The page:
Oregon

Wildlife Center Eyes Bigger Digs

East Oregonian | Feb. 19, 2013 3:21 p.m. | Updated: Feb. 19, 2013 11:21 p.m.

Contributed By:

CHRIS RIZER

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By next fall, Blue Mountain Wildlife aims to complete a $1 million expansion to create space for more educational programs and in-house animal rehabilitation.

The project would require razing and replacing its one-room clinic with a larger facility equipped with a classroom, more work and storage space. The nonprofit already has collected $90,000 in donations to revamp its four-acre bird refuge on Appaloosa Drive in Pendleton.

BMW treats an average of 600 predatory birds a year in a 200-square-foot room, cramped with cages and medical supplies.

Executive director Lynn Tompkins and intern Alex Gadaire bumped shoulders as they huddled over one of those patients Monday.

The merlin, a type of falcon, was found perched on a fence in Hermiston unable to open its eyes. Using a cotton swab, Tompkins opened them with sturdy finesse, revealing swollen tissue supporting sunken eyeballs.

Tompkins and her interns can run blood tests, mend small wounds and anesthetize their feathery patients in the crowded room.

“We have the equipment, it’s just that it’s shoved up in all different types of corners,” said Bob Tompkins, Lynn’s husband.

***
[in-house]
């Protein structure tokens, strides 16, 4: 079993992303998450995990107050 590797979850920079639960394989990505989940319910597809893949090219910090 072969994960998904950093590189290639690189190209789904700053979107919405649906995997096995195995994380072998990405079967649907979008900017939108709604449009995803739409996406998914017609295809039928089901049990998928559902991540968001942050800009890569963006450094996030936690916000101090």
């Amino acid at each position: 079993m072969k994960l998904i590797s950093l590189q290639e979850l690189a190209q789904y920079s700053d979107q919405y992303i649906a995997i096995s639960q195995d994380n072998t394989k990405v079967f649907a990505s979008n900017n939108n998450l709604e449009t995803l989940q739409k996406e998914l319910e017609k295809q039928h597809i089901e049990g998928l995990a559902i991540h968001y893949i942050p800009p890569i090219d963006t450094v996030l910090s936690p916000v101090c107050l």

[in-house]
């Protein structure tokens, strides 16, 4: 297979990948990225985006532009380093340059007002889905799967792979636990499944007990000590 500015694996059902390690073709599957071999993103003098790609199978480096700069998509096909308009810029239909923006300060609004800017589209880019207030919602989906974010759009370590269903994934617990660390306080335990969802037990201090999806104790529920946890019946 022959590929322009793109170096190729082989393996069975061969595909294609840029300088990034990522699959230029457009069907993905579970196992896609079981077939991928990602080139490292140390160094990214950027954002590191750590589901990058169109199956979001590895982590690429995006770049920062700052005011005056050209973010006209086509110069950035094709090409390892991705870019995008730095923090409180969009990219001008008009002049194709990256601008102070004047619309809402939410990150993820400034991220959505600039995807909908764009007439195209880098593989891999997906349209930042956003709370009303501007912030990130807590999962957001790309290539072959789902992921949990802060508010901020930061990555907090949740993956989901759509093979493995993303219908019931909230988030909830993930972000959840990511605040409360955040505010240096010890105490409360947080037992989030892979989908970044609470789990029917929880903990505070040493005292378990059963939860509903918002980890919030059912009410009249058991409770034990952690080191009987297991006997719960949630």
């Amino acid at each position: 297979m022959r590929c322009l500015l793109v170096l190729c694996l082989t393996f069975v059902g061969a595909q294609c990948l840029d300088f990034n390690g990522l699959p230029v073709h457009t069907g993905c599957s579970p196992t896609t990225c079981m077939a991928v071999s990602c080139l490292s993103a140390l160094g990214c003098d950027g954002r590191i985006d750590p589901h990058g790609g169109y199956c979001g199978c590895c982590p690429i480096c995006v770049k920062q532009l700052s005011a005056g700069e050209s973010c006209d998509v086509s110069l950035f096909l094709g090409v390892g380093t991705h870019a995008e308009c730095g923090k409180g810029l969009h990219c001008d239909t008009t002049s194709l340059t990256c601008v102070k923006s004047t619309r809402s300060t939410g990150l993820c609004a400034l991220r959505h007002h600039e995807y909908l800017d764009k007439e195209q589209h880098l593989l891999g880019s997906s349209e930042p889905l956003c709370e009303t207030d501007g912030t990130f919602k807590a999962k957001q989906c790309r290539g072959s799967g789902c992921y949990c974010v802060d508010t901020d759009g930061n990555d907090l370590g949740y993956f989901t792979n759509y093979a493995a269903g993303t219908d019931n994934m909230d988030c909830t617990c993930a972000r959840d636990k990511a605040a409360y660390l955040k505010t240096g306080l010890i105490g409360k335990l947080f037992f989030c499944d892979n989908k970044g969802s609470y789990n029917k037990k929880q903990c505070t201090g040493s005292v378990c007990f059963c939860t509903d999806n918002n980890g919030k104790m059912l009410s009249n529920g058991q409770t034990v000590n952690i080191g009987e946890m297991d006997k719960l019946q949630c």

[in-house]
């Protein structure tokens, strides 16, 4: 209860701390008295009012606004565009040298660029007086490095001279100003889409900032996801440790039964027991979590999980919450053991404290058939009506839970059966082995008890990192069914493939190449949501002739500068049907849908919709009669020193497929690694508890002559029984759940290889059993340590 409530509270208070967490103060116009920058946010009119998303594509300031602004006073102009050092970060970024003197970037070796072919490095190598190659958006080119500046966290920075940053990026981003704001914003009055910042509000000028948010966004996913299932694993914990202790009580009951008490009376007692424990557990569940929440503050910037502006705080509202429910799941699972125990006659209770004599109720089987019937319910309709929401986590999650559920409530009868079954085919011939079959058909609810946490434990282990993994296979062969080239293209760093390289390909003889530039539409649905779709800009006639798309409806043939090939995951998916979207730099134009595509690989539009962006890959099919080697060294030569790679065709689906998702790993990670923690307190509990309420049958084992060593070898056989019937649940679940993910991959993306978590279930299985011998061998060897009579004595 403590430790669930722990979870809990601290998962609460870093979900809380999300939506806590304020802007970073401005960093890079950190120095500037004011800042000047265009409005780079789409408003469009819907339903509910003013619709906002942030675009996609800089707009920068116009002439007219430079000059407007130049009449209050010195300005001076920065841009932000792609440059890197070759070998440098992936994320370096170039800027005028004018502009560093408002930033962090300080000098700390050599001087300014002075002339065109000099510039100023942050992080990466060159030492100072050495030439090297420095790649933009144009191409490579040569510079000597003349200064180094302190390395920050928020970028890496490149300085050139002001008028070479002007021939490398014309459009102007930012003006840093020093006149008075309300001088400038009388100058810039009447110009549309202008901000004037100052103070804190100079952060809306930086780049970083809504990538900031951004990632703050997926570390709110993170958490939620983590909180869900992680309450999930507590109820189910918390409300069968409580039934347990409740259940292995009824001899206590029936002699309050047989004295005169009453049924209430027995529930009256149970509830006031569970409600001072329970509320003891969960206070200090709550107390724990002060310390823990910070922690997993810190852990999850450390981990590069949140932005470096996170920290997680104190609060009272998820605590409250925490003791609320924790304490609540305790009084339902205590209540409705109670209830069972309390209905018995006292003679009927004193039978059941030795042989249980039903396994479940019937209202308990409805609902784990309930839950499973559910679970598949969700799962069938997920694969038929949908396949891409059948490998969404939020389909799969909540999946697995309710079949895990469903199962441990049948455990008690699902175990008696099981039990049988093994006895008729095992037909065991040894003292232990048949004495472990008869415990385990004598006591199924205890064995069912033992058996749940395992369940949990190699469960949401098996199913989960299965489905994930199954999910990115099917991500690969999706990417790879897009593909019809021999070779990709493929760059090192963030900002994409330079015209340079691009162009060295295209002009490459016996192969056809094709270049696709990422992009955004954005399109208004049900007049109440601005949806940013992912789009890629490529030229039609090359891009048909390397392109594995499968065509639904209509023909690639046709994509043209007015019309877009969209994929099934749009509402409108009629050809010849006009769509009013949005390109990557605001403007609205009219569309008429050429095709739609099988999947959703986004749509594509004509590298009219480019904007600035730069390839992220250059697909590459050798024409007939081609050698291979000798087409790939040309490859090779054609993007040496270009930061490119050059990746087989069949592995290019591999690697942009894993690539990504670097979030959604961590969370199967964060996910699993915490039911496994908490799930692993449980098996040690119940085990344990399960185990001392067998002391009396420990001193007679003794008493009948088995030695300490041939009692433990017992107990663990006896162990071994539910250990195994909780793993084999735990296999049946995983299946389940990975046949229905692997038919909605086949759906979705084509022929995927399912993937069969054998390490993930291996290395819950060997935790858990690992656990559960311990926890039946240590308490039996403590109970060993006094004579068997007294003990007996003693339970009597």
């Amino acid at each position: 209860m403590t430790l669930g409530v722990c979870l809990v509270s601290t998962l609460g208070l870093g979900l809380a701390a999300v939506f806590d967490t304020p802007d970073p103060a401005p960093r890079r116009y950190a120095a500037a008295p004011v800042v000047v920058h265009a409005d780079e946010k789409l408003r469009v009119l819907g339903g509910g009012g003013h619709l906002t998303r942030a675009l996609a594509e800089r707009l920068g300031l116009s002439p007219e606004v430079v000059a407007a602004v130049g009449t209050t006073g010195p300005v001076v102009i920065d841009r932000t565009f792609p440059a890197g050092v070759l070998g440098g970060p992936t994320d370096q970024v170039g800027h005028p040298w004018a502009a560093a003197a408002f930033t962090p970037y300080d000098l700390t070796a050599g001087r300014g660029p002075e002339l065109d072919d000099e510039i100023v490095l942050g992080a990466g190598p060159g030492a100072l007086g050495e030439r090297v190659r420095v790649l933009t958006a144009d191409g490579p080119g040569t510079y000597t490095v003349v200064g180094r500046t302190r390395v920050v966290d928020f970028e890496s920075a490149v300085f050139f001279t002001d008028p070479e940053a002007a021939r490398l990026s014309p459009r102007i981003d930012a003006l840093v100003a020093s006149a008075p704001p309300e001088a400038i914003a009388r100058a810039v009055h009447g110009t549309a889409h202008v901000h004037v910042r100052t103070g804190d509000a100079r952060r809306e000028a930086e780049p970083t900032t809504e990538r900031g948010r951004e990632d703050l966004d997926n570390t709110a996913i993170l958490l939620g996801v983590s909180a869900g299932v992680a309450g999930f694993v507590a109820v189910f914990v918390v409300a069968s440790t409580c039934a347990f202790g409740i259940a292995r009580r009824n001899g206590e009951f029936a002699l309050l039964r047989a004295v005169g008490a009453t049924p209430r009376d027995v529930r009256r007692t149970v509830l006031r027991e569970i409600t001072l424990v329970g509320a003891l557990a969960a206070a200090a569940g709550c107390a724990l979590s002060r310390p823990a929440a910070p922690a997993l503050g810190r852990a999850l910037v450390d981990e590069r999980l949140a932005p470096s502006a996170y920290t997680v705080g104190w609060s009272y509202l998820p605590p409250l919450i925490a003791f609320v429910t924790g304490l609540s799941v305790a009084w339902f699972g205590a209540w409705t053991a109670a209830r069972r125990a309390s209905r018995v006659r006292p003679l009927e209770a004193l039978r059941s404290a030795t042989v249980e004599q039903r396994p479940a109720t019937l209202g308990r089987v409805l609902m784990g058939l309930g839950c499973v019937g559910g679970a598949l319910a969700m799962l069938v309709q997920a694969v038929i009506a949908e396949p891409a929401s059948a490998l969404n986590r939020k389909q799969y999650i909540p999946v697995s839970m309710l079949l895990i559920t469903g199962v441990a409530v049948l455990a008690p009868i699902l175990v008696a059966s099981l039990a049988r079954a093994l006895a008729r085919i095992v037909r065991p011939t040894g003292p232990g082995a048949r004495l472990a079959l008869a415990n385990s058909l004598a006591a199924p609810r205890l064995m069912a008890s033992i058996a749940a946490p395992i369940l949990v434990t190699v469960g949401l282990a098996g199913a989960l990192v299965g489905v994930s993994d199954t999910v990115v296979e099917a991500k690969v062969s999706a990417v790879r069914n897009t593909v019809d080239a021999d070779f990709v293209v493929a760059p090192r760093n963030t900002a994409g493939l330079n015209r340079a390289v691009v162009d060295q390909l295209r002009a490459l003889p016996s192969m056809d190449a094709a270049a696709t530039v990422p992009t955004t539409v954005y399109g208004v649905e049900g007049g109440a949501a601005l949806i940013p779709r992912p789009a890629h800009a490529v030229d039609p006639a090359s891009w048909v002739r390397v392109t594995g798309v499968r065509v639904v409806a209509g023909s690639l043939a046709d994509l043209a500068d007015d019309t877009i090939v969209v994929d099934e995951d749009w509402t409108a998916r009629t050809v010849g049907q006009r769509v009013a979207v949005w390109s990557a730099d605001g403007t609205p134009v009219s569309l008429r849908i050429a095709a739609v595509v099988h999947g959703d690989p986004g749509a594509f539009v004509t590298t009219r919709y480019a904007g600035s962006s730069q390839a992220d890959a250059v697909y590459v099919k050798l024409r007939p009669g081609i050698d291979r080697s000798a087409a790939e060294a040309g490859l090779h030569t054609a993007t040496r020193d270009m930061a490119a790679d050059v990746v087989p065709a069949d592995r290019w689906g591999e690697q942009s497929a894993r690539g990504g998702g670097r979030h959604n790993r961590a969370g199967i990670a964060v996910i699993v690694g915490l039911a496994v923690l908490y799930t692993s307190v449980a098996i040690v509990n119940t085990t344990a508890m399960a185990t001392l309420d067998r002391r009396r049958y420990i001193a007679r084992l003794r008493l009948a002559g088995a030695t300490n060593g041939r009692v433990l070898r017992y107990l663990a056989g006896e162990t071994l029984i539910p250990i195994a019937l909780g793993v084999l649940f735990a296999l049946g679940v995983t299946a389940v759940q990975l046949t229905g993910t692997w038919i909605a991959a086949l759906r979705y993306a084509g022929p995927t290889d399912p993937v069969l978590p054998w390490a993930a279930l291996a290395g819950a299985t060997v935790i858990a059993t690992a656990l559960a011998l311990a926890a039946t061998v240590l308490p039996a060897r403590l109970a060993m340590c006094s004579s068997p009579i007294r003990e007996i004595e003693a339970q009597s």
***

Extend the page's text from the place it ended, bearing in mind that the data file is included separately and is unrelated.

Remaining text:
New facilities would have a separate X-ray room and a surgery room equipped for a veterinarian to perform major operations. BMW currently has to transport its rescues to Pendleton Veterinary Clinic for those services.

The expansion would also allow the nonprofit to extend its residential internship program year-round. From April to October, BMW provides six to eight total interns a $50 weekly stipend and free housing in a two-person trailer on the refuge. The program attracts college students from across the U.S.

The new center would include dormitories for four interns and a two-bedroom living space for the Tompkins. The Tompkins currently live in the same double-wide trailer that houses the recovery center.

The renovation would also allow the nonprofit to offer more educational opportunities for local schools, which often visit BMW. Adding an indoor classroom, outdoor amphitheater and shaded demonstration area would allow BMW to host more field trips and possibly start a summer day camp.

BMW is funded by donations and grants. To make a donation, visit bluemountainwildlife.org.

Contact Chris Rizer at crizer@eastoregonian.com or 541-966-0836.

This story originally appeared in East Oregonian.

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